You want a centralized Linux and Android group. Then inside that group you develop specialists. For example the DMA person, the UART person, the Ethernet person, etc. That person is responsible for driver support over all of the CPUs Allwinner makes. They become experts on this piece of the SOC. The output of this group is a single SDK that supports all Allwinner processors. Like what mainline Linux is doing for Allwinner SOC currently. Not the single CPU kernels that AW keeps releasing.

Then you can give this central software group two instructions:
1) Add a new SOC to the existing base. Each specialist will extend their existing driver to add support for the new SOC. Not cut and paste then edit to make a new driver! That happens with separate groups.
2) Add support for a new kernel or Android release. Everyone in the group works together to bring all of the SOC support up to this new release. This is not that hard now since each expert in their niche will know exactly what the issues are.

The central group allows these vertical specialists to exist. Having the chip groups do it results in a lot of copy/paste/edit (which we see in spades) and many bugs because the work is having to be done by generalist assigned to the group. When the programmers belong to the hardware groups Allwinner is creating “port and forget” specialists.

and also mentioned it’s been tried before, and failed:

This awful management style was practiced by most of the US semiconductor industry in the 1990’s. Most have discovered that it was a really bad way to do things and have reorganized.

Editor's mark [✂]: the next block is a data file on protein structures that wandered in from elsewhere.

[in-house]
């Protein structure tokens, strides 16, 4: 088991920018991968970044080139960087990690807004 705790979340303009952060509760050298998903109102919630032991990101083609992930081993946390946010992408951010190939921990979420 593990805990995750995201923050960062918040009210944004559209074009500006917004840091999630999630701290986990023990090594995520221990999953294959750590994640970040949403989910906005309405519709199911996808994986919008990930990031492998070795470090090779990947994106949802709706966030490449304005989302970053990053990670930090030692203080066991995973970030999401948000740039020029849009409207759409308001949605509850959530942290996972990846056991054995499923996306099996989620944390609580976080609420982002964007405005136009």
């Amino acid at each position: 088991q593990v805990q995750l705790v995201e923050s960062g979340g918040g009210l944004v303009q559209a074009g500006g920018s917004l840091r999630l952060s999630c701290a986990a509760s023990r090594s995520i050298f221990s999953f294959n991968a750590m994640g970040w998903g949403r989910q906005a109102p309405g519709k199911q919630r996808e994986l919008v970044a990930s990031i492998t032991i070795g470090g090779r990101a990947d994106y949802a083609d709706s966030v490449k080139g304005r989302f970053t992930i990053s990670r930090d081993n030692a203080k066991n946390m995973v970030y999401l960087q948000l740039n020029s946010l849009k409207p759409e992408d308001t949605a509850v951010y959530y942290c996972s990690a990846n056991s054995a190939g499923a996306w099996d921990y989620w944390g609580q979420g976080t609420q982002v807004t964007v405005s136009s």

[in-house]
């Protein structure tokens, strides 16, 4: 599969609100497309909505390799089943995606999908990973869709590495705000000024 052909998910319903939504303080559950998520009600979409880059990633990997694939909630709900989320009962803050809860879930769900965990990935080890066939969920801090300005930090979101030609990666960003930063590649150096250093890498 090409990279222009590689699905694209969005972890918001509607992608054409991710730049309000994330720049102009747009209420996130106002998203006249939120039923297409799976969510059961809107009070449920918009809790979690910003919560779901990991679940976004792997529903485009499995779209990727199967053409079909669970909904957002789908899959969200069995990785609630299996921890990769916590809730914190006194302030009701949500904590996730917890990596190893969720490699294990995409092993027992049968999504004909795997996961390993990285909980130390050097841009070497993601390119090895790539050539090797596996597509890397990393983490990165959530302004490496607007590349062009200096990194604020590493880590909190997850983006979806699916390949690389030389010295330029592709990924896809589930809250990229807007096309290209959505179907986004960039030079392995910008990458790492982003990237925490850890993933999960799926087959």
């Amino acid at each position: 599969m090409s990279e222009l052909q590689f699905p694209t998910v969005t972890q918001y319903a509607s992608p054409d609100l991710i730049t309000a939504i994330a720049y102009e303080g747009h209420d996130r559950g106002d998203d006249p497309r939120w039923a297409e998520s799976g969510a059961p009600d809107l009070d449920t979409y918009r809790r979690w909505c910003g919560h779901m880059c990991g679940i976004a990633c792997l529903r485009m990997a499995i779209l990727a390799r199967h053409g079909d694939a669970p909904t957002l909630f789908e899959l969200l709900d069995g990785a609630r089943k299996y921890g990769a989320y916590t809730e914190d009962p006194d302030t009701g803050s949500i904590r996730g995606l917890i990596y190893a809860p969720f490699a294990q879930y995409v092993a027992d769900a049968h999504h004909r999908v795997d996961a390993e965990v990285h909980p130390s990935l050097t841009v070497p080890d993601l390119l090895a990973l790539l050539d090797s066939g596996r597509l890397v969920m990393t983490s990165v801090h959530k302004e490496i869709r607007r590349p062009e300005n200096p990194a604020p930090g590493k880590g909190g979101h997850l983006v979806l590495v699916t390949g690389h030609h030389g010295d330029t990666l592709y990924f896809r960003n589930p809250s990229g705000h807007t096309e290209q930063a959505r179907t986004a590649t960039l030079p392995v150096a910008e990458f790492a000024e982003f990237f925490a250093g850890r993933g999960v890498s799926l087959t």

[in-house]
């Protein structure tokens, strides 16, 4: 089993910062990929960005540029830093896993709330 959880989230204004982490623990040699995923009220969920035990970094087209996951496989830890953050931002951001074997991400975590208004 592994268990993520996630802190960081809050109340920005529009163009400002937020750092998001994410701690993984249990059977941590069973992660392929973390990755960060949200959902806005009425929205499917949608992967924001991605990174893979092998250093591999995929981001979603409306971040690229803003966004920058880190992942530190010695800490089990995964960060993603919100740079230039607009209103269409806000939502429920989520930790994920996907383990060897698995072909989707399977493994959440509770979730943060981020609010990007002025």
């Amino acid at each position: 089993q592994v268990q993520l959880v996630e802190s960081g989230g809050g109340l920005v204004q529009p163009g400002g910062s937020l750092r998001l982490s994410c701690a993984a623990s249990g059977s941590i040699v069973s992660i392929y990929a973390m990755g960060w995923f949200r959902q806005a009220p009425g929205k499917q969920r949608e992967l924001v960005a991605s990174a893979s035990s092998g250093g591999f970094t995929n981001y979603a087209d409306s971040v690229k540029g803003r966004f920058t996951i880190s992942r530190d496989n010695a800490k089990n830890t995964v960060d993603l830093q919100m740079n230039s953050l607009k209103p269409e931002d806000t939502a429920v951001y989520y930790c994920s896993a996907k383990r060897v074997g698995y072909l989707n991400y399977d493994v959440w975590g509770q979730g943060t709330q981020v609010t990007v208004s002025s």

This management style occurs when chip people end up in top management at these SOC companies. They treat everything like a chip and software is definitely not a chip. But these “chip heads” don’t know much about software so they can’t see how bad this organization design is for long term support. You can’t blame the “chip heads” for acting this way, it is the only area they have worked in. What they are doing is the correct model for making chips.

Now I don’t have detailed internal org charts for Allwinner. But I used to work for US companies that had this exact management structure before realizing how messed up it was. Only after a couple of very expensive failed launches of new chips because the software supporting them didn’t work did management change.

Another not-directly related complain is that Allwinner will also release the source code as tarballs, and they don’t have a git (or other revision control system) repository accessible to customers, for example like Amlogic or Rockchip already do. Instead they release those large tarballs, and then linux-sunxi community may import the u-boot/Linux kernel part to github, and work on them, although those days, they may prefer to focus on mainline rather than on Allwinner SDK releases.